[00:25:17] Dr. Michael Levy: With five minutes, I think we can probably take a couple of questions maybe from the audience and online if there are any. Questions for Dr. Hutaff-Lee. Two right here.

[00:25:36] Audience Member 1: So, the biggest thing for me are those unwelcome responses or unwelcome opinions and recommendations of the things that you should do, the vitamins you should take. So, what is a good response to that that’s still nice?

[00:25:57] Dr. Christa Hutaff-Lee: I mean, I think that’s a great question. We probably all have that first response that pops into our mind that isn’t so nice. But my recommendation would be to just gloss over it, and to be like, well, thank you for that opinion, I really appreciate it. I’ll consult with my medical team. And then it shuts it down, but I think it is tricky.

[00:26:29] Dr. Michael Levy: We have a couple of questions on this side.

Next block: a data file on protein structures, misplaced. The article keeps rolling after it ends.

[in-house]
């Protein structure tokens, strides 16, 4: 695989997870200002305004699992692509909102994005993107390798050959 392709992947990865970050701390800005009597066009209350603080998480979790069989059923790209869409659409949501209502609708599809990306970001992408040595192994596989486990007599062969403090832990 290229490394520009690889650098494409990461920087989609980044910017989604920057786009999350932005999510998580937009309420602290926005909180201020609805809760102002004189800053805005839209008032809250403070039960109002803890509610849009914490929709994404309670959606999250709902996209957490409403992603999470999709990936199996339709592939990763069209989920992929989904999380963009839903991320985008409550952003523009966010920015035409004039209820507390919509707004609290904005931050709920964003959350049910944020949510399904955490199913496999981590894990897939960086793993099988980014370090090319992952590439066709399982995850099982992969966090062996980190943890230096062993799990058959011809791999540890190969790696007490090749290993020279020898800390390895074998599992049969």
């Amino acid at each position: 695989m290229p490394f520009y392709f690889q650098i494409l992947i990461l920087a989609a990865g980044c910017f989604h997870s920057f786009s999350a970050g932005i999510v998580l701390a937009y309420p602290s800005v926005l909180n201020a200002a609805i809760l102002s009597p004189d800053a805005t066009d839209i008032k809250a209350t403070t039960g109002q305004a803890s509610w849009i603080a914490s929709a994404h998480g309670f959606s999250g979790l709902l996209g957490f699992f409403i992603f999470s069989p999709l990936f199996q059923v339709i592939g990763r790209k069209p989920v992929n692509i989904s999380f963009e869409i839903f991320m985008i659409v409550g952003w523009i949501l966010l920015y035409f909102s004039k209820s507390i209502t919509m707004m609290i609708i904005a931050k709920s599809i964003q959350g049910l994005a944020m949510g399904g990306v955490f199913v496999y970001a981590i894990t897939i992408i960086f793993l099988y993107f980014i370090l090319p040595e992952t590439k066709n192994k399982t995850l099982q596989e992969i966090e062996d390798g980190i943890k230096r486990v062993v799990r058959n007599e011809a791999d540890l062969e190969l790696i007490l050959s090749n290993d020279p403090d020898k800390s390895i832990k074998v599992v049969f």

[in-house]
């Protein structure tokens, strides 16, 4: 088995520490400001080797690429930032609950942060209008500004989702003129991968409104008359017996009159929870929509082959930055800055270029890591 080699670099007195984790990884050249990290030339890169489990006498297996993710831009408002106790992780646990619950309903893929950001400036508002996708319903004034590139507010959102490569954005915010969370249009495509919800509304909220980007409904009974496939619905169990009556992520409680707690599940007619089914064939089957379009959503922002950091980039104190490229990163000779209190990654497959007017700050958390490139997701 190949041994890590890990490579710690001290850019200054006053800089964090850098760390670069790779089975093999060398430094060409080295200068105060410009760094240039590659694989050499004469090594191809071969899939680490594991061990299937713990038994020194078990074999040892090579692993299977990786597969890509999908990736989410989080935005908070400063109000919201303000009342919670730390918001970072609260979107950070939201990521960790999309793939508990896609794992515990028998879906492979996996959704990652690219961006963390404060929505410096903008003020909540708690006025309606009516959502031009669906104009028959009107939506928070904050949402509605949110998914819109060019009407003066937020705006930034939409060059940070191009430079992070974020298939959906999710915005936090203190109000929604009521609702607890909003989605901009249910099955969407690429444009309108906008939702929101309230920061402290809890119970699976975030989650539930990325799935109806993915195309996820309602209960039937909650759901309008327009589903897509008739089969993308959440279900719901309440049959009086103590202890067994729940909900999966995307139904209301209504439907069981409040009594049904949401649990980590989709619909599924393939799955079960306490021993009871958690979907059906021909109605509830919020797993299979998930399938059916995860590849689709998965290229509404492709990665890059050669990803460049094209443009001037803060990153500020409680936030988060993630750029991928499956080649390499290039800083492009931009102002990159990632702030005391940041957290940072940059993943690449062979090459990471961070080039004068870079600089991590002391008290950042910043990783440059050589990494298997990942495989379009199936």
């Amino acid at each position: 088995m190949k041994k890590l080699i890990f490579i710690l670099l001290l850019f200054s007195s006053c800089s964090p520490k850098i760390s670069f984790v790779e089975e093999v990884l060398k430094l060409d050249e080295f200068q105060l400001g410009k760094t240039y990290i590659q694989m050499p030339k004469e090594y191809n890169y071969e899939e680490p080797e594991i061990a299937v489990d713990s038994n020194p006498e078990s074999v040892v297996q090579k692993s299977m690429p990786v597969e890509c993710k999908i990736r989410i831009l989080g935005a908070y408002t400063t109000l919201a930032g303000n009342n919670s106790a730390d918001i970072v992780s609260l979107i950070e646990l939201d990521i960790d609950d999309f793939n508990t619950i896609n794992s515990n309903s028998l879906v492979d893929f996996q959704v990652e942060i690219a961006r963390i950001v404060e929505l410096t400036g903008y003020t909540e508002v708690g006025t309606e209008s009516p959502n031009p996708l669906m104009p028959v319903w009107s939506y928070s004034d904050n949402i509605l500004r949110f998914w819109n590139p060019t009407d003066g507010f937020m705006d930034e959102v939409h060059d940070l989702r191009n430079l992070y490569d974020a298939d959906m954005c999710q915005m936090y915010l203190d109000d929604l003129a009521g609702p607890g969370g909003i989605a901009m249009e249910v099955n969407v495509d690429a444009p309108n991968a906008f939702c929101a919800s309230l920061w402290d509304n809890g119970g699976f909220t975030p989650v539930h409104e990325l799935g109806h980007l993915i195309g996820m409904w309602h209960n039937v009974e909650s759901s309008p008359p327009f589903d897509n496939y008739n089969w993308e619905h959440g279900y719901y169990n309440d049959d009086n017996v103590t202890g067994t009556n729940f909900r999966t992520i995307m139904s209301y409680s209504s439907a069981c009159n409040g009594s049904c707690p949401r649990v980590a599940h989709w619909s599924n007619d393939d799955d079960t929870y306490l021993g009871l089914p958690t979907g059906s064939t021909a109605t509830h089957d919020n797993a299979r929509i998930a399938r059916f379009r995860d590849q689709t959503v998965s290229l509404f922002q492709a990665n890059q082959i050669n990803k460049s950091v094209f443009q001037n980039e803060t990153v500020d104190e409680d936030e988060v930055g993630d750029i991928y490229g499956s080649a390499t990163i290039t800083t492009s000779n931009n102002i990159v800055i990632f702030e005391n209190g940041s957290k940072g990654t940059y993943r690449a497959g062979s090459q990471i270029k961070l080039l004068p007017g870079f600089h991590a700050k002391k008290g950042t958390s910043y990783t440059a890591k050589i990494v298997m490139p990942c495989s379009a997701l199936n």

[00:26:37] Audience Member 2: Thanks for sharing, first off. Secondly, as far as trying to identify those values and where to put those “spoons” throughout your day, do you have any techniques or like worksheets that you found that best help you really identify it? Because if you have two that are like batting heads, how do you really find the best balance between everything?

[00:27:04] Dr. Christa Hutaff-Lee: I think that’s a great question. I think there’s times in your life where one may feel more important than another, and it could be that that varies significantly. There are some worksheets. So behavioral activation is an evidence-based therapy for individuals who have depression or just mood related concerns, or just are dealing with a lot of stressful situations. And so, it can be something that a psychologist or mental health provider would have accessible. And there are some worksheets available online as well, and I can work with this team to see if I might be able to share that with the individuals who’ve been attending this conference.

[00:27:53] Dr. Michael Levy: Okay. Thank you, Dr. Hutaff-Lee. That is very helpful. We’ll go back to Dr. Harder.